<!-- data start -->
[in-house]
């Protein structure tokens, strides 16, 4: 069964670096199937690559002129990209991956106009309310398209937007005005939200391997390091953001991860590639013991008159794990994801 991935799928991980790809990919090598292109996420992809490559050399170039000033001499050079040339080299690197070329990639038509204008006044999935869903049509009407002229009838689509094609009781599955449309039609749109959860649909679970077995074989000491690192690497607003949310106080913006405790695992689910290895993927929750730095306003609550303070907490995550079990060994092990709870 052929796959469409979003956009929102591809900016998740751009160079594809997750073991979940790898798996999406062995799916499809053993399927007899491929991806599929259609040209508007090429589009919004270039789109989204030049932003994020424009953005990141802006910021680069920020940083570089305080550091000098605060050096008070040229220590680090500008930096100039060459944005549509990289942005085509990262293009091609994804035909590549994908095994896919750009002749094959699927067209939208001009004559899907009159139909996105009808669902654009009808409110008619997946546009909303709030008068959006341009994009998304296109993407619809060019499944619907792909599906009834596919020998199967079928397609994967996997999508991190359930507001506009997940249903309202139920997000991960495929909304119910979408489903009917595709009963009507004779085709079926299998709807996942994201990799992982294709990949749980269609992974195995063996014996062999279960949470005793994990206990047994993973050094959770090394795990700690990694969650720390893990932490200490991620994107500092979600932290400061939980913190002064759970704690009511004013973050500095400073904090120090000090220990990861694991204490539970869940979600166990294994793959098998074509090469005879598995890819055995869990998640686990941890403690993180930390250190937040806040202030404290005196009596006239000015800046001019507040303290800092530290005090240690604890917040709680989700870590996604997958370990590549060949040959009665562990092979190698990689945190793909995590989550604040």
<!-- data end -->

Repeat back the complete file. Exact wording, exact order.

[in-house]
């Protein structure tokens, strides 16, 4: 069964670096199937690559002129990209991956106009309310398209937007005005939200391997390091953001991860590639013991008159794990994801 991935799928991980790809990919090598292109996420992809490559050399170039000033001499050079040339080299690197070329990639038509204008006044999935869903049509009407002229009838689509094609009781599955449309039609749109959860649909679970077995074989000491690192690497607003949310106080913006405790695992689910290895993927929750730095306003609550303070907490995550079990060994092990709870 052929796959469409979003956009929102591809900016998740751009160079594809997750073991979940790898798996999406062995799916499809053993399927007899491929991806599929259609040209508007090429589009919004270039789109989204030049932003994020424009953005990141802006910021680069920020940083570089305080550091000098605060050096008070040229220590680090500008930096100039060459944005549509990289942005085509990262293009091609994804035909590549994908095994896919750009002749094959699927067209939208001009004559899907009159139909996105009808669902654009009808409110008619997946546009909303709030008068959006341009994009998304296109993407619809060019499944619907792909599906009834596919020998199967079928397609994967996997999508991190359930507001506009997940249903309202139920997000991960495929909304119910979408489903009917595709009963009507004779085709079926299998709807996942994201990799992982294709990949749980269609992974195995063996014996062999279960949470005793994990206990047994993973050094959770090394795990700690990694969650720390893990932490200490991620994107500092979600932290400061939980913190002064759970704690009511004013973050500095400073904090120090000090220990990861694991204490539970869940979600166990294994793959098998074509090469005879598995890819055995869990998640686990941890403690993180930390250190937040806040202030404290005196009596006239000015800046001019507040303290800092530290005090240690604890917040709680989700870590996604997958370990590549060949040959009665562990092979190698990689945190793909995590989550604040």